Ultra-Orthodox community reels after passing of female leader
Rabbanit Batsheva Haya Kanievsky's passing dominates front pages of Sunday's ultra-Orthodox newspapers, leads to cancellation of holiday events.
The Haredi (ultra-Orthodox ) community is mourning Rabbanit Batsheva Haya Kanievsky, who passed away suddenly on Saturday from heart failure in her Bnei Brak home at the age of 79. At least 50,000 people attended her funeral Saturday night, the Magen David Adom ambulance service estimated.
Her passing, which dominated the front pages of Sunday's ultra-Orthodox newspapers, also led to the cancelation of various events to mark this week's Sukkot holiday, both in Bnei Brak and elsewhere.
By any measure, Rabbanit Kanievsky was a member of the religious aristocracy: She was the oldest daughter of Rabbi Yosef Shalom Elyashiv, the leading adjudicator of the Lithuanian (non-Hasidic ) Haredi community, and the granddaughter of Rabbi Aryeh Levin, who was known as the "Prisoners' Rabbi" for the succor he offered Jews imprisoned by the British during the prestate period. She was also the wife of Rabbi Chaim Kanievsky, another leading figure in the Lithuanian community.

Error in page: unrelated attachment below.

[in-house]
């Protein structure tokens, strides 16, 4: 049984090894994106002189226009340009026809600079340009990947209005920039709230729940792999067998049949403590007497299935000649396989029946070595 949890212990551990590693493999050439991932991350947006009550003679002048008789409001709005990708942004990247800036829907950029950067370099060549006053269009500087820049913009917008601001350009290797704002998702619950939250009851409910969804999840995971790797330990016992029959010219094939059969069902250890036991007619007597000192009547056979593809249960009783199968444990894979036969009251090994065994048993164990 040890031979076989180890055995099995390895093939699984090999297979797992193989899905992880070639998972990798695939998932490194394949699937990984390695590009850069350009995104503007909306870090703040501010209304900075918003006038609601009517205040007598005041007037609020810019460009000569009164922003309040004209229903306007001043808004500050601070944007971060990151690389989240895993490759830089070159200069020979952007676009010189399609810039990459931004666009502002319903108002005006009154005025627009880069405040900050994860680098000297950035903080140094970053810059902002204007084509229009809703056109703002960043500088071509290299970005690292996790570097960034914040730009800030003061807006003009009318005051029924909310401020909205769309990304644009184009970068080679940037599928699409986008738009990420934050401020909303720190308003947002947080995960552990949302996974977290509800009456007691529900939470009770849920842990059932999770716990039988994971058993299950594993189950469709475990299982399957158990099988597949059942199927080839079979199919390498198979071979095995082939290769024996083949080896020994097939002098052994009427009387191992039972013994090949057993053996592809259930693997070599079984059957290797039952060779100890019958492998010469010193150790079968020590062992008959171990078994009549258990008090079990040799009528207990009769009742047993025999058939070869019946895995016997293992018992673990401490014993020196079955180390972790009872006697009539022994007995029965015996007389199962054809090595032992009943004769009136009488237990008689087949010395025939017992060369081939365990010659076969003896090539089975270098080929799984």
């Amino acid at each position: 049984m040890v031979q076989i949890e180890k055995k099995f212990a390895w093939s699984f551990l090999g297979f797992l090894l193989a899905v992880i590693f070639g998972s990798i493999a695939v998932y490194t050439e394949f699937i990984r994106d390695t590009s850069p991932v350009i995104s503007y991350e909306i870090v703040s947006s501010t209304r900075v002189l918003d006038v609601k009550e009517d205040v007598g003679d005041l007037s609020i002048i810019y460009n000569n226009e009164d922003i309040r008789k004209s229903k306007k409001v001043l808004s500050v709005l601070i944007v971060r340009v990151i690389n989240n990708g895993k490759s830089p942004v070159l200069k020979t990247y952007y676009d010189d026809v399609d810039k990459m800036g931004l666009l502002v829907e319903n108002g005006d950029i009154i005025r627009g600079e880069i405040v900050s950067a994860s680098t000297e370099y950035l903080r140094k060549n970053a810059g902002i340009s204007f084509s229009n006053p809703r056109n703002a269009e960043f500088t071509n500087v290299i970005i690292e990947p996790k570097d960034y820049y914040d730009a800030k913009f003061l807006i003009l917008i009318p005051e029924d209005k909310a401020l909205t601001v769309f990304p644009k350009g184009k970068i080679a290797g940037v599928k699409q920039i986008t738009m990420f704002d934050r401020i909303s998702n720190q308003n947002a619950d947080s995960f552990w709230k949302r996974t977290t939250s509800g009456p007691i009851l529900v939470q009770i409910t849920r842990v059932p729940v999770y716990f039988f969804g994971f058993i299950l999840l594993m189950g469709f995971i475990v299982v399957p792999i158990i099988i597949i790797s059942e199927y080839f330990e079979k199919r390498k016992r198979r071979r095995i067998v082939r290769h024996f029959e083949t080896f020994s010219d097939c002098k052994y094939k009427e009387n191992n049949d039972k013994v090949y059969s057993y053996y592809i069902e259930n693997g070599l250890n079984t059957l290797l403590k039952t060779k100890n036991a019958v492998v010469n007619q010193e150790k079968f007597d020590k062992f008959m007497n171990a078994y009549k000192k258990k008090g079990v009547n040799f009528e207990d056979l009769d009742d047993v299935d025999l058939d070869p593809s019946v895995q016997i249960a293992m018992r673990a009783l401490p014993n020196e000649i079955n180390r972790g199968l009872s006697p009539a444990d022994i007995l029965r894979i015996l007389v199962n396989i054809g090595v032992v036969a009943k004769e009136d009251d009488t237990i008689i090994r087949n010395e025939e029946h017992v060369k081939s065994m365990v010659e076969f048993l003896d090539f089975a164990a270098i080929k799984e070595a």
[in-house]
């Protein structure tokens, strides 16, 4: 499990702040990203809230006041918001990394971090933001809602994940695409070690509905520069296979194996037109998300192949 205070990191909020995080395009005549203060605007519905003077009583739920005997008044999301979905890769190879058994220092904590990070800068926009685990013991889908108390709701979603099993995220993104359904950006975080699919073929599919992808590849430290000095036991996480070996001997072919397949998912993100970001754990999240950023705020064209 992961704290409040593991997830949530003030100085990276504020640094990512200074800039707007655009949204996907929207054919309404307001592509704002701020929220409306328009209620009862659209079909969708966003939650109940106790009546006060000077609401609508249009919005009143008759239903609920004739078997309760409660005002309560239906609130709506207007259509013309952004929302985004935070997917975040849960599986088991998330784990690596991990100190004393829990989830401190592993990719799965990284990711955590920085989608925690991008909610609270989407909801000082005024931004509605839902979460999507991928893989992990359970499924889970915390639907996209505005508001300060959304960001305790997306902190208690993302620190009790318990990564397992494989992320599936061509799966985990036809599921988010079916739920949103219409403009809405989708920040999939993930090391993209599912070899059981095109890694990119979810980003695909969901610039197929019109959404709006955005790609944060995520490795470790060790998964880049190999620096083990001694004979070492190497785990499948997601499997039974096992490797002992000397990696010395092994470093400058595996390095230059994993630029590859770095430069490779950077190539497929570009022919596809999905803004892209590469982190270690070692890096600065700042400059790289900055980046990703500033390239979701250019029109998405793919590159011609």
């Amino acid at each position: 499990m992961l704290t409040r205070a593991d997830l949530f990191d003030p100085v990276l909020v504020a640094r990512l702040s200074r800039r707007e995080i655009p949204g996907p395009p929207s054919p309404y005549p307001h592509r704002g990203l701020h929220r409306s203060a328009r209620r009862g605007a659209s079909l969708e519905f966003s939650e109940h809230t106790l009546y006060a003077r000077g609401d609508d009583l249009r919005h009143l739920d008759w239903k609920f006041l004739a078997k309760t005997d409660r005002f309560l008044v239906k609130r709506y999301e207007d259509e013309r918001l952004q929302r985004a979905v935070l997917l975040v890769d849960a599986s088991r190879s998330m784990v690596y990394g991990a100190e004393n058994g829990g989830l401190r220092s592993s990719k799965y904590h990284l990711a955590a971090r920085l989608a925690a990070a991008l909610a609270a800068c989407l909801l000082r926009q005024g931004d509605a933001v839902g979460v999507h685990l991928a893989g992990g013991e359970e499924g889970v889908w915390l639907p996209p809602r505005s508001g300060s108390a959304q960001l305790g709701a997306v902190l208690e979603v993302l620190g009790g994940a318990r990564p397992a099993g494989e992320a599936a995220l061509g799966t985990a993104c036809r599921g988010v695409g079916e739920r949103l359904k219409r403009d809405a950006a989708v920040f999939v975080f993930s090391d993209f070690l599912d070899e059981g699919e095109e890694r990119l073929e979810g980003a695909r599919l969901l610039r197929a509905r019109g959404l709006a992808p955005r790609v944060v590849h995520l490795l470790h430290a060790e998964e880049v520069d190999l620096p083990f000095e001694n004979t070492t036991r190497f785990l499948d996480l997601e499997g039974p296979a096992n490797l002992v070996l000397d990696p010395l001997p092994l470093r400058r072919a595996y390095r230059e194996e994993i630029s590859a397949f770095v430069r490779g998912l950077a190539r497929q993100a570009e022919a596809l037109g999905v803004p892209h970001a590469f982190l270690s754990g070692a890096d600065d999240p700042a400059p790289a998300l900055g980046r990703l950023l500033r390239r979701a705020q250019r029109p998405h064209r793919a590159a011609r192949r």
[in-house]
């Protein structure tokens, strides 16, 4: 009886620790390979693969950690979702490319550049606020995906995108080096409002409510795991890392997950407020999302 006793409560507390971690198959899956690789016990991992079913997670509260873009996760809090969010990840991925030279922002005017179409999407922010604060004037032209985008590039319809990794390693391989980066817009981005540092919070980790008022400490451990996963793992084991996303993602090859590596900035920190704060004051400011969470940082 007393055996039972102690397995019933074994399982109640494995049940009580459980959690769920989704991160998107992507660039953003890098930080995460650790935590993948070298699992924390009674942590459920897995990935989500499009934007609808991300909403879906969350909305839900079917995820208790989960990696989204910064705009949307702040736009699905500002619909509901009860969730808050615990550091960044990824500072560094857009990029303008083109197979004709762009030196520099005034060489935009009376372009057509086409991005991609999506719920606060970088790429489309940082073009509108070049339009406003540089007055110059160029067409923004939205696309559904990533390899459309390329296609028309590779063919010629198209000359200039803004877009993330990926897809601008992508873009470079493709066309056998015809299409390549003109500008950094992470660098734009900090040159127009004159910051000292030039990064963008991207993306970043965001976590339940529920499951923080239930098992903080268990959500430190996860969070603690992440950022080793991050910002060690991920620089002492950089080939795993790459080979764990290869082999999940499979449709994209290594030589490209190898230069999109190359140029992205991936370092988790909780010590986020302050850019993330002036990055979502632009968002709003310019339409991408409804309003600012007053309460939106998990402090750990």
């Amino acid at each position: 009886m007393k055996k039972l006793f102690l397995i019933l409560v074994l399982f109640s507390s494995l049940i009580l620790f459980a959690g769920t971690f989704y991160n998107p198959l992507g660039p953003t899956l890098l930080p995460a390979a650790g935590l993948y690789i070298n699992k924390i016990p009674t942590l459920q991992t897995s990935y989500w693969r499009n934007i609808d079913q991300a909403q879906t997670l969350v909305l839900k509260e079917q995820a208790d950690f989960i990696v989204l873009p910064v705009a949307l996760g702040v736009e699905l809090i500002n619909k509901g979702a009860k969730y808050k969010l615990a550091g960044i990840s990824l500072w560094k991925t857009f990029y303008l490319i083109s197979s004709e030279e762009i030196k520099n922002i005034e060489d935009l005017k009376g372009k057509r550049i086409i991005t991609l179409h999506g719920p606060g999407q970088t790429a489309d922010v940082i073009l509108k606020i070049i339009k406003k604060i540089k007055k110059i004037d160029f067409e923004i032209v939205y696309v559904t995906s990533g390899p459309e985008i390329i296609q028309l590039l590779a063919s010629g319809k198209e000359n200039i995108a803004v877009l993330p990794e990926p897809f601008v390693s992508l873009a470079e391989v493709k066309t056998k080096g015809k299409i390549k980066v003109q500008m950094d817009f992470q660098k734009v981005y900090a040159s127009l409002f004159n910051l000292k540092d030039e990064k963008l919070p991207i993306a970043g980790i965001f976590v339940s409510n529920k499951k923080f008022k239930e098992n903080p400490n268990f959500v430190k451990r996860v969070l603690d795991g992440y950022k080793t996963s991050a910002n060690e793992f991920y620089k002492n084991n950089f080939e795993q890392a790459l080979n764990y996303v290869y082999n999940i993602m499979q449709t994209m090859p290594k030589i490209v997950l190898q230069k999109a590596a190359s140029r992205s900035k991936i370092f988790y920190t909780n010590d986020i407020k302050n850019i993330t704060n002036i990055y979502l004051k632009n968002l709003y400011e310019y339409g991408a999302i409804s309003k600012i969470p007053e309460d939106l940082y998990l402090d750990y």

But in a community in which leadership is considered a totally male purview, the charismatic Rabbanit Kanievsky, who was neither an intellectual nor a feminist, carved out a unique role for herself, drawing tens of thousands of women who came to her seeking wisdom and advice.
More than just a rabbanit - that is, the wife of a rabbi - many dubbed her the "Admorit," using the feminine form of Admor, a title of honor usually reserved for Hasidic leaders.
Both she and her husband would receive the public in the afternoons - he seeing the men in the library, she the women in their modest bedroom - and would accept kvitlach, notes asking them to remember the petitioner in their prayers, although this is a tradition more rooted in the Hasidic community.
Her reputation as a tzadeket (righteous woman ) manifested itself in various ways, such as the trail of people who would accompany her to synagogue when she prayed, and the eagerly sought folk remedies she would distribute, including the etrog (citron ) jelly she would prepare after Sukkot, made from etrogs used by her husband and other leading rabbis. Some believe that consuming etrog jelly will ease the difficulties of pregnancy and birth.
At least one baby girl born on Sunday has already been given her name, and one can safely predict that the Population Registry's computers will be recording many more girls named Batsheva or Batsheva Haya in the near future.